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Map of the Oregon Territory

U.S. Expeditionary Map of the Oregon Territory, 1841-1845

from: State and Federal Mapping of Infrastructure and Movement

In 1838 the United States Exploring Expedition began a four-year trek that would take it around the world. The expedition yielded particularly important information about the area many in the US called the Oregon Country, and known in British circles as the Columbia District of the Hudson’s Bay Company. The Exploring Expedition explored the Pacific Coast from the Strait of Juan de Fuca to the Columbia River Valley, then south to lower Columbia and Fort Vancouver, and into the Willamette Valley, then concluding with an overland trek to the San Francisco Bay. It came at an important time. By 1841, when this map was published, there had been US emigration to the disputed Oregon Country for a decade, and the republic eyed the region with increasing interest, though it was also claimed by British and Russian interests as well as local Native peoples.

The expedition yielded several maps, including nautical charts and thematic maps. The most important was that of the “Oregon Territory,” drawn in 1841 and published with Wilkes’s extensive report in 1844. At the time it was the most detailed map of the region north of the Sacramento River. It was accompanied by an inset map of the Columbia River that noted Indian settlements. The map was compiled just as John C. Fremont’s own expedition into the area east of the Rocky Mountains also bore fruit, and Wilkes even acknowledges this on the map. In turn, Joseph Drayton’s survey of the Columbia River (inset) enabled Fremont to construct his detailed “Map of an Exploring Expedition to the Rocky Mountains in 1845, encompassing the entire Trans-Mississippi West. The expeditions of Wilkes and Fremont also generated another legacy, the establishment of a geodetic baseline for the trans-Mississippi West. Such a line (at the 40th Parallel) enabled more geodetically accurate surveys, and hence more precise maps.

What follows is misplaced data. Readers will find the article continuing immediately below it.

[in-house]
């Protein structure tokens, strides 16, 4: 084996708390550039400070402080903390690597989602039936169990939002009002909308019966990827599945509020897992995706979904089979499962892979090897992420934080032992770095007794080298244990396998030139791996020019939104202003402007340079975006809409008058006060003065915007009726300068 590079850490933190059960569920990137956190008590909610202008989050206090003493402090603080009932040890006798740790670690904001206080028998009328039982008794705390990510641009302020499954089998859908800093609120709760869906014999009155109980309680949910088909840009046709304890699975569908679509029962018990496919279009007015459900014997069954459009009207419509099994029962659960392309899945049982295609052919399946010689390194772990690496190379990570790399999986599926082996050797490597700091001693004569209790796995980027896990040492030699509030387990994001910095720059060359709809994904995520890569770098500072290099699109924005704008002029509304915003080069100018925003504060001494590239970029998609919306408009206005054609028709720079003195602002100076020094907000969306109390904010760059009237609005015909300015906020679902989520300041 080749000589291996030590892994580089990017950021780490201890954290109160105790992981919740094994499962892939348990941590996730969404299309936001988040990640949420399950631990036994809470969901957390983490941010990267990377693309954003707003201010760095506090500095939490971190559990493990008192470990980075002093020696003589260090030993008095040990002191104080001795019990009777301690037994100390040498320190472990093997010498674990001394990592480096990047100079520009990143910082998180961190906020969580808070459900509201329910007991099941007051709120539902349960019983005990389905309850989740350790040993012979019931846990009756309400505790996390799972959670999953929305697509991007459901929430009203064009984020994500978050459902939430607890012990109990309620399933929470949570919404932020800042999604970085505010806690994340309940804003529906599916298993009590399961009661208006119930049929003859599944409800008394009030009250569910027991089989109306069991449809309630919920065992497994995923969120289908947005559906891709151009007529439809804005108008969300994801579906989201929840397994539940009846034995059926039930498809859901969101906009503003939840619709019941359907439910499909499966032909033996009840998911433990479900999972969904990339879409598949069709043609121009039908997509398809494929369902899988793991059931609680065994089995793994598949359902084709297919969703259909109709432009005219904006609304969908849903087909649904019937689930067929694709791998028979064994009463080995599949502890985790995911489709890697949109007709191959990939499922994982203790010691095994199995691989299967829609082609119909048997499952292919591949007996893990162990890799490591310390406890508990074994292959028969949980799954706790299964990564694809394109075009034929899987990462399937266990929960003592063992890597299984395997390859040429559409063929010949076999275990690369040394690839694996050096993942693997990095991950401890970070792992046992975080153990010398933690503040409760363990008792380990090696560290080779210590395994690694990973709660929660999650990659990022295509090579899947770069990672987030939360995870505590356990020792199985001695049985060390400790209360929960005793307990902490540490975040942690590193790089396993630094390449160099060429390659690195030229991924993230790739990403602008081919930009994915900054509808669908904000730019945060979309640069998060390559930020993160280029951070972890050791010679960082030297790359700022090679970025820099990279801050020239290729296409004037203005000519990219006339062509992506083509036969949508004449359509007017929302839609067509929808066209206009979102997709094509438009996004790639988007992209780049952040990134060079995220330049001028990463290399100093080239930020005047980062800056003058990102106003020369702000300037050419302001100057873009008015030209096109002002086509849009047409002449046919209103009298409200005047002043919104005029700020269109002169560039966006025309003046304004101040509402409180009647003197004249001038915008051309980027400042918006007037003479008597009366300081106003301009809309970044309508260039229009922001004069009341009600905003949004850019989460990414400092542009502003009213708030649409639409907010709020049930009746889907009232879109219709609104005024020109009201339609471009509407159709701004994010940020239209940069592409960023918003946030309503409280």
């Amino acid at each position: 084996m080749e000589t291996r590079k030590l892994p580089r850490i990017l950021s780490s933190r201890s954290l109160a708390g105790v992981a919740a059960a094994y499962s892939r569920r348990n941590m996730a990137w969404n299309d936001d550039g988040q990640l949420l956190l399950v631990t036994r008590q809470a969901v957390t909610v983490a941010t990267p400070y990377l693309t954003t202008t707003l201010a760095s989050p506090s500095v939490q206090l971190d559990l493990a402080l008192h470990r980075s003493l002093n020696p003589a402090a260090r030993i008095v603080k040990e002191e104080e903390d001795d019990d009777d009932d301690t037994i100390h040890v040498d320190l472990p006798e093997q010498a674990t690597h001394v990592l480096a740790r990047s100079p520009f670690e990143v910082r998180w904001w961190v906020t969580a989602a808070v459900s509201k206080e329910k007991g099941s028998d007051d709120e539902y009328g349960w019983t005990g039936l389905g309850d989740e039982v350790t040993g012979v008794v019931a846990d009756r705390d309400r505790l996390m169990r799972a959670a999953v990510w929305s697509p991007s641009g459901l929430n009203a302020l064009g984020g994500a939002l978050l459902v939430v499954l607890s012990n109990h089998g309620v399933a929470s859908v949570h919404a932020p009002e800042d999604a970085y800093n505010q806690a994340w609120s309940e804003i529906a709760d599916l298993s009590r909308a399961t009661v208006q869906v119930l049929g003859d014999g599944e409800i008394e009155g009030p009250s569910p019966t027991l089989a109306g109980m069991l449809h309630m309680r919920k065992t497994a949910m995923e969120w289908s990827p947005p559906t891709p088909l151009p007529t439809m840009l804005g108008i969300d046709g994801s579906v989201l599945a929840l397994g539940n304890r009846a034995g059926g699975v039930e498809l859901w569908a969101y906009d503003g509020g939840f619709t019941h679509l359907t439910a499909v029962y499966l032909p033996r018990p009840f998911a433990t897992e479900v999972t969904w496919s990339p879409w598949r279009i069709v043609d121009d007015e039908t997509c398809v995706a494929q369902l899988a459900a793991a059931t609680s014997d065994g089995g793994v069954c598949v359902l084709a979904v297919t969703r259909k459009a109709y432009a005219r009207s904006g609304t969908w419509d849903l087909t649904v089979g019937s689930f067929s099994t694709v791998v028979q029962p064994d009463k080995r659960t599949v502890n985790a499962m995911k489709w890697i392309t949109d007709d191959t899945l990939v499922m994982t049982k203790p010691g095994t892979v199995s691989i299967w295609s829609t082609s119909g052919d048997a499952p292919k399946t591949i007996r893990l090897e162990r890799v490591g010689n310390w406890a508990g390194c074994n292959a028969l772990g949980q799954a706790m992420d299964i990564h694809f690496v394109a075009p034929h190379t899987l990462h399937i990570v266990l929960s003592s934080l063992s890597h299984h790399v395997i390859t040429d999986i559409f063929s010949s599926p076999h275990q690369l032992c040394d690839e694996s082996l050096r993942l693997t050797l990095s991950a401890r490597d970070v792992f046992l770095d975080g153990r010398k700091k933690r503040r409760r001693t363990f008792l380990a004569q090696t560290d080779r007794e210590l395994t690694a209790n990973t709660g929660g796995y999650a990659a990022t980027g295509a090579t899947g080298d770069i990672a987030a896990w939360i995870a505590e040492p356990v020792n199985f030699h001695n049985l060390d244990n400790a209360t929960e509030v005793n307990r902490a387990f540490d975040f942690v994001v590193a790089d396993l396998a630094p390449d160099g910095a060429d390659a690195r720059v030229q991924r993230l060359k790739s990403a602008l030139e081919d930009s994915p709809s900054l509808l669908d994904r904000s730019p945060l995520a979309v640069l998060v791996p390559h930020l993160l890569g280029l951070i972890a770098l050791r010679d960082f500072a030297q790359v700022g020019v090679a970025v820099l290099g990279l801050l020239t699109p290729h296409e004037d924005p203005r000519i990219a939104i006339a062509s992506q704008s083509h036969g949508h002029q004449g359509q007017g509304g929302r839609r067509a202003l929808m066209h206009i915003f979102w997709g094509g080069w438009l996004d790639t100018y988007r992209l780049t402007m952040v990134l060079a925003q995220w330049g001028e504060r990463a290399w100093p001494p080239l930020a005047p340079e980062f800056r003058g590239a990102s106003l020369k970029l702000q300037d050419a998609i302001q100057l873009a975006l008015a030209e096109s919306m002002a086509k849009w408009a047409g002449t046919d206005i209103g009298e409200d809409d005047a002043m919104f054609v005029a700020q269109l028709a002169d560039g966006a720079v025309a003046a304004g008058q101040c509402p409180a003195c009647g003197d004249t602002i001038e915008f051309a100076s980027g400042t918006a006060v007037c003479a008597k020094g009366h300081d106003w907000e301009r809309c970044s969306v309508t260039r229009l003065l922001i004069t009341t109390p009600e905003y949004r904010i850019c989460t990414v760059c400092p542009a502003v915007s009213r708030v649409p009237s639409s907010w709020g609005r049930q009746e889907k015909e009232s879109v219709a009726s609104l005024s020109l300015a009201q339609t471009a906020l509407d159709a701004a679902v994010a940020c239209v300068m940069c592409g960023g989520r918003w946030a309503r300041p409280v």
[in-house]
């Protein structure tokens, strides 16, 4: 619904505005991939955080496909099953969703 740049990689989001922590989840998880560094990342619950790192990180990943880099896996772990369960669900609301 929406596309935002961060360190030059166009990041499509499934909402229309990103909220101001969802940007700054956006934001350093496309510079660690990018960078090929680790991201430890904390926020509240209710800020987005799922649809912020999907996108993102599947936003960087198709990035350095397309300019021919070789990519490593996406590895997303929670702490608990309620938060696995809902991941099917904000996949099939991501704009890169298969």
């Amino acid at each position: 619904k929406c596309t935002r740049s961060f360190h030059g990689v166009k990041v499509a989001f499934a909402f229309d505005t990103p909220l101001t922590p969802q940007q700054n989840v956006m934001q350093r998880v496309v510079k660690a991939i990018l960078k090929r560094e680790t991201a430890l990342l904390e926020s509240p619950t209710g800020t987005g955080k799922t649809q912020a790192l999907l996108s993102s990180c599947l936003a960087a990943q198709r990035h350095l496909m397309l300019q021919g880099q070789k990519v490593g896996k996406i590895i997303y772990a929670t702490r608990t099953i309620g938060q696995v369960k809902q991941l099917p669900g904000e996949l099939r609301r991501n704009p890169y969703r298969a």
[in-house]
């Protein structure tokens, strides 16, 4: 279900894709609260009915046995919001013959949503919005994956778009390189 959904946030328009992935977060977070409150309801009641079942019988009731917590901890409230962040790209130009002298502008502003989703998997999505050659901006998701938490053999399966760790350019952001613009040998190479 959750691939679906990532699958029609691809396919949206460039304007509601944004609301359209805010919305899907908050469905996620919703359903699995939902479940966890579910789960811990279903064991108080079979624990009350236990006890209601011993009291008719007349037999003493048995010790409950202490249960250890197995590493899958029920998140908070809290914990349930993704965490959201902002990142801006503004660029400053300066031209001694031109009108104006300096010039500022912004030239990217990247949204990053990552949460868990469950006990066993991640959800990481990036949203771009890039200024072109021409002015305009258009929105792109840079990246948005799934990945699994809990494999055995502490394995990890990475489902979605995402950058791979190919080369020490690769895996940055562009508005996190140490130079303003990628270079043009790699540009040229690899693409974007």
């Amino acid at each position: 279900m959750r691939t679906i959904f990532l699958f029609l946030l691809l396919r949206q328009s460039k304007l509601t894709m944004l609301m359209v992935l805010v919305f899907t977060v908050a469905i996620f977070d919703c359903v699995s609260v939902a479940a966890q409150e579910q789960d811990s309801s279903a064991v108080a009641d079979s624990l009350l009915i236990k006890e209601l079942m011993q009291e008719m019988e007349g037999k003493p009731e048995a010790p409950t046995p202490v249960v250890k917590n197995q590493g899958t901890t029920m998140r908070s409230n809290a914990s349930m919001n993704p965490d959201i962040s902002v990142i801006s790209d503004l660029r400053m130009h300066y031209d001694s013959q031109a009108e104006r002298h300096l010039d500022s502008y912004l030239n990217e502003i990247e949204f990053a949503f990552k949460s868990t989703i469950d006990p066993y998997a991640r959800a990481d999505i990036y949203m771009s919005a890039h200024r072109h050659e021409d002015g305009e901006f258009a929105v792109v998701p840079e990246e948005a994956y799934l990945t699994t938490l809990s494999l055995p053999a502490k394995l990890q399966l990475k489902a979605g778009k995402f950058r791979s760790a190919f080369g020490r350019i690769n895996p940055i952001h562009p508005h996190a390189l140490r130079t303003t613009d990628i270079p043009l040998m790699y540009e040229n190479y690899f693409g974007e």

Wilkes’s exploration of the Pacific Northwest coincided with the nation’s own growing geopolitical interest in the Oregon Country. Indeed, the report of his voyage in 1844 called for the US to immediately gain control of the region in order to counter encroaching British influence in the area. Wilkes’s geographical intelligence also came into play just as US-British negotiations were commencing, and which gave US authorities superb knowledge of the topography and hydrography of the region.